Tom Getzen at Temple University said the VA is much like the institution that the veterans were once part of. "It’s an army," Getzen said. "In contrast, Obamacare is a complex legislative creation (with) the exchanges, expanded Medicaid and regulation."
Getzen said, to call Obamacare the same as the VA "is kind of like saying your farm program is a post office." They both have government ties, but they’re fundamentally different and are operated differently.
Scott Harrington, an adjunct scholar with the conseravtive American Enterprise Institute and a professor at the University of Pennsylvania Wharton School, described the changes under Obamacare as a step in the direction of a government-run health care system. "But it’s a long way from getting there," Harrington said.
The idea that the Affordable Care Act was a "government takeover of health care" was named as PolitiFact’s 2010 Lie of the Year.
500 people dying a year from Obamacare
Bolling took the comparison a step further, saying the sort of delays that took place at the VA in Phoenix would repeat themselves under Obamacare, with 500 people dying a year as a result.
"President Obama wanted to insure 40 million new people under Obamacare," Bolling said.
At the VA, he continued, the typical veteran has 13 appointments each year. Bolling applied that to 40 million new patients.
"You're talking 585 million visits, half a billion visits," Bolling said. "If people are dying, how many people are going to die in Obamacare? Do the math. It will be about 500 people per year that are going to die waiting -- apples to apples."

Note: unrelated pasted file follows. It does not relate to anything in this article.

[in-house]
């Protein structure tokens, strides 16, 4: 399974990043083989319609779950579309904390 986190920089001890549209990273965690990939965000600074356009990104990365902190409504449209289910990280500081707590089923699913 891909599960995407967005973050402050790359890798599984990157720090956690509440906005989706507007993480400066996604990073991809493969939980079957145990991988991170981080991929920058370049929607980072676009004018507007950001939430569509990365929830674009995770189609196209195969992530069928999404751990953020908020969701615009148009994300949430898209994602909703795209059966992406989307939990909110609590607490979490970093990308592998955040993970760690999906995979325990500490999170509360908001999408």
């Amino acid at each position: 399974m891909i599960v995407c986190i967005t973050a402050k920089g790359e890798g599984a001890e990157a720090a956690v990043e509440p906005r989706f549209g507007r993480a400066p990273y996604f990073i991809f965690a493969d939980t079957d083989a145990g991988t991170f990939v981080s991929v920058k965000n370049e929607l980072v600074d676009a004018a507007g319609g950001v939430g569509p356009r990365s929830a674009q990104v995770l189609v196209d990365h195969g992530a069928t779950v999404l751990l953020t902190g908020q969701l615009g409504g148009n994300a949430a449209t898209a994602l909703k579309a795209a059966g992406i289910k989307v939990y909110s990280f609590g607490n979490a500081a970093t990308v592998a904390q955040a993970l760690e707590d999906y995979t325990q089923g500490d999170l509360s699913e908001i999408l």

While we won’t fact-check Bolling’s prediction, we do think it’s important to point out two problems with Bolling’s math for people who saw the segment. First, the Congressional Budget Office projects that through 2024, 26 million people will gain coverage under the Affordable Care Act. So Bolling exaggerated the base number by about 50 percent.
Second, the experts we reached said veterans have very different needs than the general population. Part of the massive growth in the VA workload stemmed from disorders related to traumatic brain injury and from the lingering effects of the Vietnam War defoliant Agent Orange. Bolling doubled or even tripled the number of doctor appointments of typical Americans, experts told us.
"The average in the U.S. is between four and six," Getzen said. The U.S. Census Bureau reports that the average number of visits fell from 4.8 a year in 2001 to 3.9 in 2010.
Point being: The math Bolling used to reach his prediction is quite flawed.
Guilfoyle said Obamacare is "one big fat VA system." We found no health policy expert who agreed with that comparison. The VA is owned and operated by the federal government. Its staff are government employees. In contrast, Obamacare builds upon the existing private sector health industry. The law sets standards for insurance and health care providers and it subsidizes premiums. Washington does run the Medicaid insurance program but even under that program, it is paying private providers.
We rate the claim Pants on Fire.